Nos. 2002-CA-00938-COA, 2002-CA-00940-COA.
October 14, 2003.
COURT FROM WHICH APPEALED: LAUDERDALE COUNTY CHANCERY COURT, TRIAL JUDGE: HON. SARAH P. SPRINGER, DATE OF TRIAL COURT JUDGMENT: 5/3/2002 AND DATE OF TRIAL COURT JUDGMENT: 5/17/2002
DISPOSITION: REVERSED AND RENDERED AND DEFENDANT ORDERED DISCHARGED
ATTORNEY FOR APPELLANT: LESLIE C. GATES
ATTORNEYS FOR APPELLEE: JUSTIN MILLER COBB, LEONARD BENJAMINE COBB
BEFORE KING, P.J., BRIDGES AND IRVING, JJ.
¶ 1. The Lauderdale County Chancery Court found Elonzo Harry in contempt of a Lamar County Chancery Court judgment of divorce and ordered him imprisoned. The chancery court also overruled his motion to set aside the underlying judgment and denied his request for a writ of habeas corpus. Feeling aggrieved by this decision, Elonzo has prosecuted this appeal and asserts the following three issues, which we quote verbatim:
1. Did the Chancery Court of Lamar County, Mississippi have continuing exclusive jurisdiction over contempt matters pertaining to non-payment of child support as required by order of that Court as to preclude contempt enforcement through the Chancery Court of Lauderdale County, Mississippi?
2. May a Court other than the Court who issued an order for child support enforce that order through contempt without making the defendant subject to an order of the enforcing Court?
3. Did the Court err in ordering incarceration based on a finding of civil contempt when the Court ordered the defendant to what the Court affirmative found that the defendant did not have the ability to do?
¶ 2. We find that the Lauderdale Chancery Court erred in assuming jurisdiction; therefore, we reverse and render the judgment underlying this appeal.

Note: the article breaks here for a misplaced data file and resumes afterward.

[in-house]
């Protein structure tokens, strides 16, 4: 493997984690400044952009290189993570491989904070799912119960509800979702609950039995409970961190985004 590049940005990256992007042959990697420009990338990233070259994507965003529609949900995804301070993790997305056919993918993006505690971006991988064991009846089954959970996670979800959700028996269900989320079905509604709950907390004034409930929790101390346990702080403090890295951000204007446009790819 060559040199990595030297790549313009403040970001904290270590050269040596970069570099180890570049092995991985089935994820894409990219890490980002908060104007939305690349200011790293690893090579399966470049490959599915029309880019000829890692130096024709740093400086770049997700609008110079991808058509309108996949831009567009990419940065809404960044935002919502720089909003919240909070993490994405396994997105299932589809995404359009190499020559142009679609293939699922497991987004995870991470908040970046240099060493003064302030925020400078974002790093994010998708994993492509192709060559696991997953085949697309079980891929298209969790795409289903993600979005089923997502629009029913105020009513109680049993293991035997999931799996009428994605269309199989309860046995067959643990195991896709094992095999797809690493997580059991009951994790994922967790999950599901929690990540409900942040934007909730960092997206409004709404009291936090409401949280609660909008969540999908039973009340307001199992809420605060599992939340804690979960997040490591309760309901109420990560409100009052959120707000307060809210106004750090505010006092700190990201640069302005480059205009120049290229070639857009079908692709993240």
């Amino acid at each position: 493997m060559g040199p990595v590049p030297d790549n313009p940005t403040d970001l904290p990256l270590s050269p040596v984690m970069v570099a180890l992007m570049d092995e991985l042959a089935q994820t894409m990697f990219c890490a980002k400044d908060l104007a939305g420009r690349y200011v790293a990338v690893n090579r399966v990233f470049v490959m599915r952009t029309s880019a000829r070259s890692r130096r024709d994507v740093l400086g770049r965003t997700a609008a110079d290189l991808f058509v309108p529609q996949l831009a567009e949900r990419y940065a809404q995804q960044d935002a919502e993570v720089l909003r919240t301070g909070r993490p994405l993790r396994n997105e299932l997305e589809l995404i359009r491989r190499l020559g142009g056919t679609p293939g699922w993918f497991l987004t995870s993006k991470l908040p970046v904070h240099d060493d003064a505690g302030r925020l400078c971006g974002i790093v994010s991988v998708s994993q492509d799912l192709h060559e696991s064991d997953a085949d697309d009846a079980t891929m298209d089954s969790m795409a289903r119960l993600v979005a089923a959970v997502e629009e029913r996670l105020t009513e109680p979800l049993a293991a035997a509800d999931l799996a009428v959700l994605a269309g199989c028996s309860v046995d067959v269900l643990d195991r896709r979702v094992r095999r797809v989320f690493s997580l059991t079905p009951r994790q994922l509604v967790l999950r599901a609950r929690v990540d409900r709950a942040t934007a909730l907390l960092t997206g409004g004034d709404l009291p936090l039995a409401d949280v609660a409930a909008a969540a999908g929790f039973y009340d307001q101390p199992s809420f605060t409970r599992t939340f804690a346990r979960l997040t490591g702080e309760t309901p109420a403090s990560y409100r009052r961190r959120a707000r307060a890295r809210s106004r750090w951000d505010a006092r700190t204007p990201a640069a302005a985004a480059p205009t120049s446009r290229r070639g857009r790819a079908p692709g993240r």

¶ 3. Mattie Harry and Elonzo Harry were married and divorced in Lamar County, Mississippi. One child, Katrena LaPorche Harry, was born during the marriage, and the judgment of divorce granted custody of her to Mattie. Elonzo was ordered to pay $450 per month in child support and housing expenses for Katrena in addition to other obligations set forth in the judgment for divorce. After the divorce, Mattie and Katrena moved to Lauderdale County, Mississippi.
¶ 4. Sometime after moving to Lauderdale County, Mattie, seeking to enforce certain provisions of the Lamar County judgment, filed a motion for citation of contempt against Elonzo in the Chancery Court of Lauderdale County, Mississippi. At the time this motion was filed, Elonzo was residing in Carrollton, Georgia.
¶ 5. Elonzo was personally served with process and was given a copy of the motion along with its exhibits. Elonzo personally appeared at the hearing on enforcement matters before the Chancery Court of Lauderdale County, Mississippi. After considering all the evidence and testimony, the chancellor found that Elonzo was gainfully employed, had the ability to provide support for Katrena, but had failed to comply with his support obligations under the Lamar County judgment of divorce. Moreover, the chancellor found that Elonzo owed an arrearage of $52,131. Accordingly, the court ordered Elonzo incarcerated in the Lauderdale County jail until he could purge himself of civil contempt.
¶ 6. Following his incarceration, Elonzo filed a motion to set aside the Lauderdale judgment wherein he had been found in contempt. He also filed a motion for a writ of habeas corpus. As previously noted, the Lauderdale County Chancery Court overruled and denied both motions. Elonzo appealed each of the chancery court's decisions which were consolidated into this single appeal presently before us.
DISCUSSION AND ANALYSIS OF THE ISSUES
1. Did the Lamar County Chancery Court Have Continuing Exclusive Jurisdiction?